The automotive industry has changed drastically in recent years. Advancements in technology paired with tighter federal fuel and emissions regulations have resulted in the need to place more electrical systems into vehicles. This in turn places a greater emphasis on keeping the Electromagnetic Interference (EMI) of these systems from interfering with each other through radiated and conducted emissions, as well as crosstalk between the multitudes of on-board systems.
Ethernet’s success in the marketplace is undeniable, and market-driven standardization has been instrumental in its success. It’s a cycle of synergistic innovation and market growth that has been spinning for decades. Ethernet has become entwined with almost every pattern and process of every-day life around the world. Whether a personal computer (PC) has a direct connection to a router or an indirect connection through a “Wi-Fi®” access point, it is highly likely that Ethernet is providing the connection to the Internet.
Industry standards play a major role in providing meaningful metrics and common procedures that allow various manufacturers, customers, and suppliers to communicate from facility to facility around the world. Standards are increasingly important in our global economy.
This article deals with improving EMC measuring methods that are used during the development of automobiles in the field of interference emissions. Development-stage investigations are normally performed with measuring systems that have actually been conceived for vehicle component tests. EMC measuring methods that are tailored to the development stage, however, are much better suited for this task since they help save time and costs. One such measuring method is presented here as a practical example.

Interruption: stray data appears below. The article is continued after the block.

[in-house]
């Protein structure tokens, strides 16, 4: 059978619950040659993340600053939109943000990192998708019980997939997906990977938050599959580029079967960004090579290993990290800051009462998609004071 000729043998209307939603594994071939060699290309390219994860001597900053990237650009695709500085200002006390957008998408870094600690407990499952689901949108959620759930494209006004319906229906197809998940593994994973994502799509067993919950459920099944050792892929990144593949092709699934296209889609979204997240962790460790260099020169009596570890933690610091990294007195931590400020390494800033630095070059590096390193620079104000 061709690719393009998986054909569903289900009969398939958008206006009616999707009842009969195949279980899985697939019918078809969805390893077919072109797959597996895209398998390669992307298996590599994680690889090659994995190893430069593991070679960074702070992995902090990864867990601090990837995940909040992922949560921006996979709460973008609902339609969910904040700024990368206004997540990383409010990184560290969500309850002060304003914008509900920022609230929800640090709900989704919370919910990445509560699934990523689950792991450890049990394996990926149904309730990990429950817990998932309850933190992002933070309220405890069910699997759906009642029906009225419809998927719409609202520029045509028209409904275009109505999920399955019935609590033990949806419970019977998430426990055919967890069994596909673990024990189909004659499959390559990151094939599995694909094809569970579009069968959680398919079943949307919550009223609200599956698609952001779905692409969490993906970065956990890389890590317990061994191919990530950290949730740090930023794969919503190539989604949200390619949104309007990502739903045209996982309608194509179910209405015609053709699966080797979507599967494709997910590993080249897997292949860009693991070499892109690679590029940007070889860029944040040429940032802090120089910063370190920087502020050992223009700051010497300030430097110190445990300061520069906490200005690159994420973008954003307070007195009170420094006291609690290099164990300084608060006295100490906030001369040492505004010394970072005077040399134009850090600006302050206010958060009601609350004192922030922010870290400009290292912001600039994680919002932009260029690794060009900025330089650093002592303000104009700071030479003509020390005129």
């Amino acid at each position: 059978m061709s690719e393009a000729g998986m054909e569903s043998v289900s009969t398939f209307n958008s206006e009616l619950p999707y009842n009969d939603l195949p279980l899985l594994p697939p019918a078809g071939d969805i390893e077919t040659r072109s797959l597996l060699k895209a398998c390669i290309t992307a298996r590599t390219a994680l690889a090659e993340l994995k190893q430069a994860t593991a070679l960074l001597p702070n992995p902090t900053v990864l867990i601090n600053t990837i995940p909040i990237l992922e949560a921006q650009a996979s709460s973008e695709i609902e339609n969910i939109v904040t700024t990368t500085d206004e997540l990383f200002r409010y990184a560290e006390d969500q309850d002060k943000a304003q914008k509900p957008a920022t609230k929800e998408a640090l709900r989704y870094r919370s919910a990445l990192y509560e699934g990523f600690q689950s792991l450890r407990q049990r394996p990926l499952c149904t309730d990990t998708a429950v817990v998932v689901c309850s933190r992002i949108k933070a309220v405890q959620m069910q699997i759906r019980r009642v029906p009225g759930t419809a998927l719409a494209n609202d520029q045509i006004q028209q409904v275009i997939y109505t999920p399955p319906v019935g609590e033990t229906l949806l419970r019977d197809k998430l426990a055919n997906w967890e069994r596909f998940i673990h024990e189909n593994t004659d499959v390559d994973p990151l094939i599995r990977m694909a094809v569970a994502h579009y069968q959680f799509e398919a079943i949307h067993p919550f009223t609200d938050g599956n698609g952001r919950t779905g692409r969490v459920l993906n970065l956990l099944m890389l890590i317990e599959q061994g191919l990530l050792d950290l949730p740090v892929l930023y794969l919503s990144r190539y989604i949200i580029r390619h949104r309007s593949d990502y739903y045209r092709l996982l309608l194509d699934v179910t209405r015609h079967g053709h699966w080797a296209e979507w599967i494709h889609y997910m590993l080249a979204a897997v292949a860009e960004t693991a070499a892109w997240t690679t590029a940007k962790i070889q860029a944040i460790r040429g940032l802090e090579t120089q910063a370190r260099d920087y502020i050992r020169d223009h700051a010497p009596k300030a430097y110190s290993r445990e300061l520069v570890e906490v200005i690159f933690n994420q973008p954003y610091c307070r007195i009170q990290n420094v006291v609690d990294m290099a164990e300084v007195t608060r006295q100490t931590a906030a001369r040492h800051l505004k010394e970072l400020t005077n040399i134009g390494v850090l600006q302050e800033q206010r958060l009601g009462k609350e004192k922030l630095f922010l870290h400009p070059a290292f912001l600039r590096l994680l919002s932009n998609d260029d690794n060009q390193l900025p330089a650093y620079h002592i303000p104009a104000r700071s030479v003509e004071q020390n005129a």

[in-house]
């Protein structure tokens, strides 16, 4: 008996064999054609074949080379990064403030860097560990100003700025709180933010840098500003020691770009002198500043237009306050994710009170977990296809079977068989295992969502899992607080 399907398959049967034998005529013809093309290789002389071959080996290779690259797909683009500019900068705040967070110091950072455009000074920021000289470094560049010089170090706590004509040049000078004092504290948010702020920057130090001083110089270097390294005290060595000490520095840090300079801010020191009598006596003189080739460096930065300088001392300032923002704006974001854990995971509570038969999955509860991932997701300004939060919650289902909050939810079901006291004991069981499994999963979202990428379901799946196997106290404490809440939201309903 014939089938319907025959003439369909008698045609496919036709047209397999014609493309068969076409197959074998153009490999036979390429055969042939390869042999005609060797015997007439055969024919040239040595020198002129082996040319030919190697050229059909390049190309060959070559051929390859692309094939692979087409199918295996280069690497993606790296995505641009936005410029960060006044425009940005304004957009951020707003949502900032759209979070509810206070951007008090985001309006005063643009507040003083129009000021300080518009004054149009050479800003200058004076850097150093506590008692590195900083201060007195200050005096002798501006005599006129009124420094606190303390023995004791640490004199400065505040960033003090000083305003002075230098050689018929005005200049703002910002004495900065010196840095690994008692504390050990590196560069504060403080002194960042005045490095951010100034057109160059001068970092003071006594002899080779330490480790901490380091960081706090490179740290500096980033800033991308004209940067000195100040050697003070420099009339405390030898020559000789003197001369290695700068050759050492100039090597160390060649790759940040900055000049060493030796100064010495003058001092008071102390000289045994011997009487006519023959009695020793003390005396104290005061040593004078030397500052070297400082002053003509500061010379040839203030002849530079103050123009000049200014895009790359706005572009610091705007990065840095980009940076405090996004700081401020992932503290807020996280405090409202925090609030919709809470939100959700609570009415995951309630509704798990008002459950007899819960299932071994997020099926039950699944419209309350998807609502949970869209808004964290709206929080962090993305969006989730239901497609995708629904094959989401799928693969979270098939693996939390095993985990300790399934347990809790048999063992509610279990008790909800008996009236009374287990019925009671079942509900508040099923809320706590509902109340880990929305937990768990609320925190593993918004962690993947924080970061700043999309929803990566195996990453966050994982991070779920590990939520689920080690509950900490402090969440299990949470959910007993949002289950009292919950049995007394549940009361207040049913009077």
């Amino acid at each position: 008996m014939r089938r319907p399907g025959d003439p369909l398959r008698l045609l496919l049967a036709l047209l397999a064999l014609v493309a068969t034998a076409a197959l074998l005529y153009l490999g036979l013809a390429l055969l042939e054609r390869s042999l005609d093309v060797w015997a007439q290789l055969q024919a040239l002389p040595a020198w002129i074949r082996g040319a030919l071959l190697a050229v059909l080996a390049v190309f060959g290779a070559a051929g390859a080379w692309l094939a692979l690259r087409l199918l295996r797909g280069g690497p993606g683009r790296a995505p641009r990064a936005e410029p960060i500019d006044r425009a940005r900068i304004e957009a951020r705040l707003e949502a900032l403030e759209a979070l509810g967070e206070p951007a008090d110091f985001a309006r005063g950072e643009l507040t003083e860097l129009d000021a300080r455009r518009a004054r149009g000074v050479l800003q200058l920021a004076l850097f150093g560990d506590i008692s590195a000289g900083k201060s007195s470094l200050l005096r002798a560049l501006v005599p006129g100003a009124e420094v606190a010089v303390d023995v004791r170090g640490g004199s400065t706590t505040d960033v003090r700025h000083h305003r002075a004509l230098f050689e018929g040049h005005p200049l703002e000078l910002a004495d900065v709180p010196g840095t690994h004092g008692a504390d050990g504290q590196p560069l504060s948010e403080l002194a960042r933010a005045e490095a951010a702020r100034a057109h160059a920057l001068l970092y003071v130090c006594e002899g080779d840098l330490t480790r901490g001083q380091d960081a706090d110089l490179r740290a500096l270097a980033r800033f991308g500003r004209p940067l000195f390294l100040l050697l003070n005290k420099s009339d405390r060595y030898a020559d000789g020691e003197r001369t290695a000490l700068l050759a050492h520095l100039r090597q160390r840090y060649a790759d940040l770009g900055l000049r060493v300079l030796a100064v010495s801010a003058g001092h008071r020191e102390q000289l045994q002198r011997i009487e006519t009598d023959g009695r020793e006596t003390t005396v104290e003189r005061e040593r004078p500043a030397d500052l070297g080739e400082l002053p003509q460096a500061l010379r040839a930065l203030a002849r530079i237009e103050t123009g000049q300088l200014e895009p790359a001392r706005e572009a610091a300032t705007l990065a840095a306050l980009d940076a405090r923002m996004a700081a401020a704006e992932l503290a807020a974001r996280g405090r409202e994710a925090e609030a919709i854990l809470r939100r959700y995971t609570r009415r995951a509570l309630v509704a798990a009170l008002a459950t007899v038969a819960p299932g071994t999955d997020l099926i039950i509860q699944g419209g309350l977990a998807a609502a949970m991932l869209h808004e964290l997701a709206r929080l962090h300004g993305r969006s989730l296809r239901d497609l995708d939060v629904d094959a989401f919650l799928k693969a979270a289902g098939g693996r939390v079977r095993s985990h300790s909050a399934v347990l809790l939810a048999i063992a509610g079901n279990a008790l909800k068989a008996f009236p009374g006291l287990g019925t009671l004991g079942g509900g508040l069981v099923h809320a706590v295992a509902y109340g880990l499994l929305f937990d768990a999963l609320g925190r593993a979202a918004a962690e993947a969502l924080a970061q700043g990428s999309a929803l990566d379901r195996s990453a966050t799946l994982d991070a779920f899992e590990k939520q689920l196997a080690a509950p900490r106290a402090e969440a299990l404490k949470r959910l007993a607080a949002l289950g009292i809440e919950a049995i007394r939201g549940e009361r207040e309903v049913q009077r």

The equipment should have passed the emissions scan. It should not be susceptible to this noise. The filter analysis said this was not a problem. The case should be an excellent shield. Why doesn’t this pass?
There are two statements I have heard about electromagnetic interference which are both related and true: EMC is the science and engineering of things that are typically not on the schematic , and EMI is often caused by issues of geometry . The first statement speaks to the issues of parasitics, or cross coupling of energy due to magnetic induction or capacitance. The second says that the parasitics can be controlled or reduced if the proper routings and separations are maintained, and that once a degree of understanding about these coupling mechanisms is understood the control of them can be obtained.
China is becoming the largest consumer market in the world. Electronic equipment especially high-tech devices are most popular in China. An attractive market, yes, but are you prepared to enter this vast marketplace? Like any country in the world, China has its own regulations for electronic equipment. China Compulsory Certification (CCC) is the most widespread certification you need to overcome.
What does “certification” mean to you? What is the value of becoming “certified?” The answer to this question has to include an answer to another question, “what is being certified?” In the electrostatic control arena, the world’s premier organization for education and standards development is the EOS/ESD Association, Inc.
Considering EMC techniques during the design phase will minimize EMC problems and avoid disasters uncovered at EMC test time. At this time, the remedial measures are usually very painful.
In the typical case, where the electronic equipment is contained within a single enclosure, enclosure shielding along with cable filtering or shielding are commonly employed to meet EMC requirements.